Dave’s Underrated Albums … “Berlin” (1973) by Lou Reed

After years of artistic success and commercial failure, Lou Reed finally hit the commercial zeitgeist with his 1972 album “Transformer” and his controversial, but very popular song “Walk on the Wild Side.”  Given this berth, an artist can do many things.  The two most common are: going even more commercial to maximize the success they just achieved … or … using this commercial breathing room to make the artistic statement they always wanted to make, but couldn’t because it’s too “negative” or “disturbing.”  I think you can guess what Reed did.

“Berlin” is, undoubtedly, the most horrendously depressing album ever recorded.  It’s a nearly 50-minute song cycle chronicling the failed relationship between a man and a woman who suffers from severe mental illness and drug addiction.   Produced by Bob Ezrin (who hit commercial pay dirt in the early 1970s with most of Alice Cooper’s biggest commercial successes, KISS’s 1976 “Destroyer” album, and Pink Floyd’s monumental commercial blockbuster “The Wall” in 1979) “Berlin” is the ultimate musical statement about self-loathing, substance abuse, and mental illness.  It makes Pink Floyd’s “The Wall” seem like the Spice Girls.  “Berlin” is a monumentally negative statement about humanity, summed up in the lyrics of the last song “Sad Song”:

“Staring at my picture book
She looks like Mary, Queen of Scots
She seemed very regal to me
Just goes to show how WRONG you can be
I’m gonna stop wastin’ my time
Somebody else would have broken both of her arms”

Holy s–t! is the only statement I can muster at the summation of this album.  And weirdly enough, the two songs preceding this horrendously negative finale are seriously way more despairing.  “The Kids” chronicles about how the female protagonist’s kids were taken away due to her drug use and promiscuity, climaxing in the sounds of actual young children screaming “MOMMY!” in anguished voices during the last two minutes.  The next song, “The Bed” is about the female protagonist’s suicide.  The lyrics are not sensationalistic, but the simplistic acoustic guitar and plain singing make the lyrics more horrific:

“This is the place where she lay her head
When she went to bed at night
And this is the place our children were conceived
Candles lit the room at night
And this is the place where she cut her wrists
That odd and fateful night”

As I said earlier, this is the most horrendously depressing album ever recorded.  However, it’s a damn good one.  And it’s a lot better than many people gave it credit for at the time.  In subsequent years, Rolling Stone magazine included it in its list of “Best 500 Albums of All-Time” … despite the fact that rock writer Stephen Davis, when reviewing the album for Rolling Stone in 1973, called “Berlin”:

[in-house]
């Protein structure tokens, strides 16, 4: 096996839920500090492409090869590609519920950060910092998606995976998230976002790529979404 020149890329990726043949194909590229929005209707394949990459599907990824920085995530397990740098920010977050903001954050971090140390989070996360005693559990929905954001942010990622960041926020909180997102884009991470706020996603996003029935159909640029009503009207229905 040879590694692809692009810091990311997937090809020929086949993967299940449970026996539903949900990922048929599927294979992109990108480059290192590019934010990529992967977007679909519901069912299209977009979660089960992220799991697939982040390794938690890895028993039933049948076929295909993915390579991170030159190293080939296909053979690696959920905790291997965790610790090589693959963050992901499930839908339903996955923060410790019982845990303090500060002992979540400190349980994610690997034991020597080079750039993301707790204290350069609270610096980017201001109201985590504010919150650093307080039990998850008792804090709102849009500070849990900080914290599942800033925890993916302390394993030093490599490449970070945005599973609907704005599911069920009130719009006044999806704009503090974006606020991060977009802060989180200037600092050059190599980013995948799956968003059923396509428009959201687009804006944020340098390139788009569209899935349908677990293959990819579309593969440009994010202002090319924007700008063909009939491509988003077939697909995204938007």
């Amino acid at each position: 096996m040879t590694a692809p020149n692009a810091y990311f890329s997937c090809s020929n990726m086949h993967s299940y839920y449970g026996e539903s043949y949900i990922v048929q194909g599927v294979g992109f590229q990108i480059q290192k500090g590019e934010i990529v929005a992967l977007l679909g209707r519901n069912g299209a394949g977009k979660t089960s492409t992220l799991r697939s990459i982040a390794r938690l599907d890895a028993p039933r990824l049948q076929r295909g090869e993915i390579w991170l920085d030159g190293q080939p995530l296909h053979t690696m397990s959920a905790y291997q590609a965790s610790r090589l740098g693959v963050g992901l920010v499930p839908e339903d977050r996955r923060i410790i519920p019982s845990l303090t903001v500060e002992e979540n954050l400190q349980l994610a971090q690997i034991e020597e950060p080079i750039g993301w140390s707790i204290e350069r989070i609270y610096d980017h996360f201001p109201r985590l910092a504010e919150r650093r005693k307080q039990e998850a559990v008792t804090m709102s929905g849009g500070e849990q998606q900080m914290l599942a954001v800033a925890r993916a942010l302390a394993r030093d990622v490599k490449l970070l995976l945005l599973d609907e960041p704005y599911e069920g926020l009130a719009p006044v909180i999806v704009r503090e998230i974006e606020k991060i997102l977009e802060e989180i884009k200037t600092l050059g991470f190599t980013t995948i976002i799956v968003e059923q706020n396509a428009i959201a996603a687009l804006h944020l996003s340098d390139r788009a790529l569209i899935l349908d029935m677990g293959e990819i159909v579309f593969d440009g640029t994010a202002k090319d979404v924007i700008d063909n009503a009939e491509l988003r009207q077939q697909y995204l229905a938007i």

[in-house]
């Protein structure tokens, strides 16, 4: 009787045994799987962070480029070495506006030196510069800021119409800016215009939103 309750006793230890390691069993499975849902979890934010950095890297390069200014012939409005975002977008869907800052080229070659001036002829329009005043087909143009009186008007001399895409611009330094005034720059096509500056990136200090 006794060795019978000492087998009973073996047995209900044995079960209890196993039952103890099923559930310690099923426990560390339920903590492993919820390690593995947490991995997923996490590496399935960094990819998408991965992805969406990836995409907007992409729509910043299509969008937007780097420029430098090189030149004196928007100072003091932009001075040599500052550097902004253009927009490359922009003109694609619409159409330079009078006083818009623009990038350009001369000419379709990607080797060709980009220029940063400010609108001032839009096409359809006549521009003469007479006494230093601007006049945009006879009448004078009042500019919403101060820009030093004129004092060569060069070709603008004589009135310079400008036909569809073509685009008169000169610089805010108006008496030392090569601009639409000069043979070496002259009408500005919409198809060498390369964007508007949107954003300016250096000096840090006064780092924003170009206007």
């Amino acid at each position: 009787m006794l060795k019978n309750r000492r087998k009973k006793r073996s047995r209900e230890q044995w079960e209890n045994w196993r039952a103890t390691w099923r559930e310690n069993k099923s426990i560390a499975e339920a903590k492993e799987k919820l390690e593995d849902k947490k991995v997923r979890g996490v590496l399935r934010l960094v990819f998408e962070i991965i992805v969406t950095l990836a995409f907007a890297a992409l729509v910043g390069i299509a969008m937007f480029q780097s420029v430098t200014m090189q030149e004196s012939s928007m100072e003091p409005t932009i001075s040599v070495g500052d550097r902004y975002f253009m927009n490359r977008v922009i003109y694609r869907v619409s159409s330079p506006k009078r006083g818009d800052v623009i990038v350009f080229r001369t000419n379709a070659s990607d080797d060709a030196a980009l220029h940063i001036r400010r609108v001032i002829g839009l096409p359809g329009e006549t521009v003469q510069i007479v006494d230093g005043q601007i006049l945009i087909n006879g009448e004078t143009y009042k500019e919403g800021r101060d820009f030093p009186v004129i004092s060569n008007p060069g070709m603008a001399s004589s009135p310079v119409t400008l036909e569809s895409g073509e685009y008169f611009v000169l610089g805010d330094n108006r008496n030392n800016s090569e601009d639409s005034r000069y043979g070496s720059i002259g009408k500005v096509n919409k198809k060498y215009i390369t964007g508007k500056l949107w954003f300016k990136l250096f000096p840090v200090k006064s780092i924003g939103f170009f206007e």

“Lou Reed’s Berlin is a disaster, taking the listener into a distorted and degenerate demimonde of paranoia, schizophrenia, degradation, pill-induced violence and suicide. There are certain records that are so patently offensive that one wishes to take some kind of physical vengeance on the artists that perpetrate them. Reed’s only excuse for this kind of performance (which isn’t really performed as much as spoken and shouted over Bob Ezrin’s limp production) can only be that this was his last shot at a once-promising career. Goodbye, Lou.”


The ultimate vindication for Reed, in my opinion, was when Oscar-nominated director Julian Schnabel (“The Diving Bell and the Butterfly,” “Before Night Falls,” and my personal favorite “Baquiat”) directed a beautiful feature-length concert film of Reed performing this album in its entirety in 2008, simply called “Lou Reed’s Berlin.”  It’s one of the best concert films of all-time and I can’t think of a better series of songs to deserve this treatment.

“Clones (We’re All)” – Alice Cooper


Since the rise of punk / New Wave in the late 1970s made little commercial impact in the United States, most rock stars of the era just shrugged their shoulders and kept pumping out the same formulaic rock that got radio airplay and sold records. However, there were a few that attempted to understand the music and put their own spin on the new genre. Peter Gabriel is arguably the most commercially successful of these classic rock artists who dipped their toe into the New Wave pool. Alice Cooper? Not so much, but this is not due to the fact that the music was lacking.